Community Toss 8/17/09

This may come off as an ‘I’m-too-lazy-to-blog’ entry, but really, I’ve just been gone over a week and my inbox is flooded. Might as well share the love as I wade through it.

A Syllabus on Transmedia Storytelling. Considering my own plans for a class through Sweetland that focuses on interactive fiction and comparative epic, I was overjoyed to see someone’s syllabus up that I could pull ideas from. Take a look – I’d love comments and I’m sure Henry would as well.

An essay on the organic process of myth-merge (it communicates a notion -> it’s a word) in Dominions 3. I love looking at how game designers/writers take myths from various cultures along with their own original lore and combine them in some grand cauldron to create a new something wonderful (hopefully). This essay can serve as an interesting model to see either how to or how not to communicate intricate details of storytelling in games.

Adult gamers are fat and depressed!! I wonder when they do studies like this if they consider which came first – the depression or the gaming.

BrainHex: How do you play? I love surveys, especially those that make you analyze everyday activities. Yes, for some of us, gaming is part of our everyday lives. Jealous much? XD

All right, you’re probably drowning in work and raising your fist at me for not providing anything original, but to cheer you up, please watch the most famous Internet video of the week – the Guild’s Do you want to date my avatar? It’s worth every second.

Photoshop-ing avatars

Via Raph Koster, I saw this interesting tutorial on how to use Photoshop to glamourize your avatar. I probably wouldn’t have thought much of it except for a random comment that criticized the desire to touch up even virtual appearances. Can we not even be satisfied with our natural-virtual human selves? Perhaps it’s just for those people who are ugly IRL and need to pretend they’re pretty elsewhere. Maybe, but that’s rather cliché and I think there’s more to it.

Creativity, certainly. Exhibiting one’s artistic abilities – yes. But also, touching up one’s avatar is a way to further identify our virtual selves. Rather than just being a Night Elf with green hair in braids like 30% of the rest of the Night Elf population (stats from my ass), I could instead edit the avatar for a signature, for example, that detailed her markings, changed her eye color, shortened her ears, etc. Instead of being generic, she is now me. She is now the identity I see in my mind.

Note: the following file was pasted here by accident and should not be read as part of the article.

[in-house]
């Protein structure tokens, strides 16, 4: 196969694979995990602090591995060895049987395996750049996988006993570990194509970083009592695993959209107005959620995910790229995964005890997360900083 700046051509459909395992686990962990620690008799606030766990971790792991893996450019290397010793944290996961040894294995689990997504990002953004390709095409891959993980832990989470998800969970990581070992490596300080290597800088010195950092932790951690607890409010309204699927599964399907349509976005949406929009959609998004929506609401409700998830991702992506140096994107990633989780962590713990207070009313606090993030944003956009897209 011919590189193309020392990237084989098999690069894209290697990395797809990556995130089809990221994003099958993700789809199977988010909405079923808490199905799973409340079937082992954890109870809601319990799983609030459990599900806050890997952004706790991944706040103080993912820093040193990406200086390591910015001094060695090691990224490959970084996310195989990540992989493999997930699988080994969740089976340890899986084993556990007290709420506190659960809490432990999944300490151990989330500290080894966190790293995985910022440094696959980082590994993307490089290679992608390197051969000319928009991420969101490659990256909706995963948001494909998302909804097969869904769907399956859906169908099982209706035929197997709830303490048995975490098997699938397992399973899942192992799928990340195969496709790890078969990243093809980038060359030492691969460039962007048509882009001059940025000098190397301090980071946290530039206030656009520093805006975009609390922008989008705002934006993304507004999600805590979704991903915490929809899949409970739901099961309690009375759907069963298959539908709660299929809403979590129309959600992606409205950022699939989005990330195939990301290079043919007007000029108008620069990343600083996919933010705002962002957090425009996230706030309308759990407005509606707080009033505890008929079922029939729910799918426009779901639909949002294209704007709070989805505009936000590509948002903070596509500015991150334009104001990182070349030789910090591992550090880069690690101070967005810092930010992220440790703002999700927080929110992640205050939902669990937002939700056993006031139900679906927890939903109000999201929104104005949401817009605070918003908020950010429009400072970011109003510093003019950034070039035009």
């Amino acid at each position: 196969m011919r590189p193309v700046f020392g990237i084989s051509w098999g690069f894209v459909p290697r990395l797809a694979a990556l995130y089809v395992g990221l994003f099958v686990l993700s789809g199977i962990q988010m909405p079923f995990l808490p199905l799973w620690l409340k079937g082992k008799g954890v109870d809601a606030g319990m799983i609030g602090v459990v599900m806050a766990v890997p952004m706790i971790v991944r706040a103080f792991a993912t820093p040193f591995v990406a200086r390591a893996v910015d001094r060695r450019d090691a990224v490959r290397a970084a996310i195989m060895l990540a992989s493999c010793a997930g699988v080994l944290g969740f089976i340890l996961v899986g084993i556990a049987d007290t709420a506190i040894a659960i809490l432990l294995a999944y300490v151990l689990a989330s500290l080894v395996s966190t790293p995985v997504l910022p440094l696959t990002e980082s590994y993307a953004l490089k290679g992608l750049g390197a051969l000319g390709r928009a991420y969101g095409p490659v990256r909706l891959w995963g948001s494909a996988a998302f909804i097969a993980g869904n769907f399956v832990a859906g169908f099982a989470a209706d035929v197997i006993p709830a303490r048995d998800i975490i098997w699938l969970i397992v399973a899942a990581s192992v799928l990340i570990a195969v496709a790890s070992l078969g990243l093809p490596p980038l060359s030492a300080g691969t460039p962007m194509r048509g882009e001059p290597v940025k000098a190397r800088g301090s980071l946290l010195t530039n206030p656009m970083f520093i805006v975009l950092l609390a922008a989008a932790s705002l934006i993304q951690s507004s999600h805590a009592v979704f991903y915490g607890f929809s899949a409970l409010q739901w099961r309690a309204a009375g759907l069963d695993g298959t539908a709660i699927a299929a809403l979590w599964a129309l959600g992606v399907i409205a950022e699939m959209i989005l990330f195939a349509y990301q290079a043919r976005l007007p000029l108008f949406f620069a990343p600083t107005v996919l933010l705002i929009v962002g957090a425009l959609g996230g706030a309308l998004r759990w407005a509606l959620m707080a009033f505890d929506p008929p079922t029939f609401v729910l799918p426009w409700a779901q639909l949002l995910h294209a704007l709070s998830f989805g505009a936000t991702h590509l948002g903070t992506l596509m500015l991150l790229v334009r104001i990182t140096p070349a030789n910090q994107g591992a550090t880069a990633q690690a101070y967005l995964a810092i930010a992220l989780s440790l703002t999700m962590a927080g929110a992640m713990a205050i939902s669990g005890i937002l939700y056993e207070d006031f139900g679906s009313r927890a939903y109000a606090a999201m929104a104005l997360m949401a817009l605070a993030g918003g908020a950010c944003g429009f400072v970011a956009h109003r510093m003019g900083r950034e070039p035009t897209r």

Although this wouldn’t appeal to everyone as not all players connect themselves with their avatars, for many it would. Character customization is always a selling point in MMOs. Players continually ask how unique they will look – will there be different gear sets, will there be different hairstyles, body shapes, etc. Humans like to be individual even in a virtual world at the same time that they want to participate in a community and be a member of a recognizable social unit, such as a guild.

How would you change your avatar or would you even at all? Why?

End of a World

The Matrix Online ended this week. After a run of about 4 years, Sony decided to finish it off with an apocalypse. Players were invited back to see the end as the game graphics changed to show the world falling apart and supernatural beings arriving to clean up.

Tabula Rasa ended similarly not too long ago. Rather than slowly (or quickly) merging the servers and watching the community shrink to just the dedicated few who straggle on forever and continue to scoff at anyone who plays a new (easier) game,  Tabula Rasa and the Matrix Online celebrated the end with clearly defined closure.

But now what happens? What about the identites created in these worlds?

When Massively first announced the closure, comments began to surface lamenting the demise. One in particular commented that even though the game was far from perfect, he would miss being able to simply “jack in” and run around.

Few forms of entertainment disappear entirely. Old games, movies, and music can just be downloaded. Maybe we can’t see or play them in the original context, and maybe we can’t recreate the original experience they once gave us, but we can still visit them anytime we wish.

An online game, however, is gone. Dead. The being that we were there is also gone and dead except in our memory. There’s nowhere for them to live anymore except in some kind of cyberspace afterlife where stories are told and experiences narrated. Perhaps in the death of a world and its identities, the book of fiction they create can be closed.

But I don’t know that we want that. Is it the point to finish the story? Part of what is so great about this form of interactive storytelling is that it’s alive and continually telling.

Ada starts to write

Welcome to the latest incarnation of my blog! Here I hope to foster interesting discussions about interactive fiction, gaming experiences, narratology of MMOs, and much more. Look for updates about the latest scholarly articles covering a variety of aspects of gaming studies and interactive fiction and a sampling of blog posts from the community. If you find interesting sites or articles, please email a link to me so I can add it to the site.

Feel free to introduce yourself in a comment below. I look forward to our future adventures!

ps. Yes, I know the banner doesn’t have anything to do with gaming. Deal with it for now.